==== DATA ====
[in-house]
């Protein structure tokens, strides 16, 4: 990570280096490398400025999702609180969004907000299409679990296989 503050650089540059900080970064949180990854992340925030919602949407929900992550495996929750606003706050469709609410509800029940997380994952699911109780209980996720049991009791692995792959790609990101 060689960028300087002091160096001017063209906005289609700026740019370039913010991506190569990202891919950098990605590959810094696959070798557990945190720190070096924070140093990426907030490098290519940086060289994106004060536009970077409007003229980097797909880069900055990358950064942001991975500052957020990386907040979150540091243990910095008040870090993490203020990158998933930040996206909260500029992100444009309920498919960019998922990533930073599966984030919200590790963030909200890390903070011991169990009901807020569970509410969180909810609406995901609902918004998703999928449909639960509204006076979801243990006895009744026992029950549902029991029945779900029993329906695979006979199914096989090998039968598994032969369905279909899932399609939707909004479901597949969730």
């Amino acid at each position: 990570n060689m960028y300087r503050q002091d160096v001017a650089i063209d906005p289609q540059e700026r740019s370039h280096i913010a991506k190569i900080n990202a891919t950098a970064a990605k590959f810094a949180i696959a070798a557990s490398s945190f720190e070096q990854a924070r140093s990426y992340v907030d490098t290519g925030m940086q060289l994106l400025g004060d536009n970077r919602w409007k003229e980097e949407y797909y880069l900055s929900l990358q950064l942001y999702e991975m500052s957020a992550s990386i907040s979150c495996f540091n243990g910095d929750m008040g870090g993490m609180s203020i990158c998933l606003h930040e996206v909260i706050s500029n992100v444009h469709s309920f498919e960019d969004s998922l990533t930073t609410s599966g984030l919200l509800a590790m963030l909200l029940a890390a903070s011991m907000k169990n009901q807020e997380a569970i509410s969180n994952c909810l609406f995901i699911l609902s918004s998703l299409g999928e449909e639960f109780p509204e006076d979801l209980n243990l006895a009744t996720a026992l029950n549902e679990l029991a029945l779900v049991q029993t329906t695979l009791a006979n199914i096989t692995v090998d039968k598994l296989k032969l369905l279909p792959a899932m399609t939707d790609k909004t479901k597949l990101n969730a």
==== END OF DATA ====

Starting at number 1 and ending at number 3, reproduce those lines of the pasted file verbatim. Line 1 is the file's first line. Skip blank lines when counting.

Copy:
[in-house]
């Protein structure tokens, strides 16, 4: 990570280096490398400025999702609180969004907000299409679990296989 503050650089540059900080970064949180990854992340925030919602949407929900992550495996929750606003706050469709609410509800029940997380994952699911109780209980996720049991009791692995792959790609990101 060689960028300087002091160096001017063209906005289609700026740019370039913010991506190569990202891919950098990605590959810094696959070798557990945190720190070096924070140093990426907030490098290519940086060289994106004060536009970077409007003229980097797909880069900055990358950064942001991975500052957020990386907040979150540091243990910095008040870090993490203020990158998933930040996206909260500029992100444009309920498919960019998922990533930073599966984030919200590790963030909200890390903070011991169990009901807020569970509410969180909810609406995901609902918004998703999928449909639960509204006076979801243990006895009744026992029950549902029991029945779900029993329906695979006979199914096989090998039968598994032969369905279909899932399609939707909004479901597949969730």
């Amino acid at each position: 990570n060689m960028y300087r503050q002091d160096v001017a650089i063209d906005p289609q540059e700026r740019s370039h280096i913010a991506k190569i900080n990202a891919t950098a970064a990605k590959f810094a949180i696959a070798a557990s490398s945190f720190e070096q990854a924070r140093s990426y992340v907030d490098t290519g925030m940086q060289l994106l400025g004060d536009n970077r919602w409007k003229e980097e949407y797909y880069l900055s929900l990358q950064l942001y999702e991975m500052s957020a992550s990386i907040s979150c495996f540091n243990g910095d929750m008040g870090g993490m609180s203020i990158c998933l606003h930040e996206v909260i706050s500029n992100v444009h469709s309920f498919e960019d969004s998922l990533t930073t609410s599966g984030l919200l509800a590790m963030l909200l029940a890390a903070s011991m907000k169990n009901q807020e997380a569970i509410s969180n994952c909810l609406f995901i699911l609902s918004s998703l299409g999928e449909e639960f109780p509204e006076d979801l209980n243990l006895a009744t996720a026992l029950n549902e679990l029991a029945l779900v049991q029993t329906t695979l009791a006979n199914i096989t692995v090998d039968k598994l296989k032969l369905l279909p792959a899932m399609t939707d790609k909004t479901k597949l990101n969730a």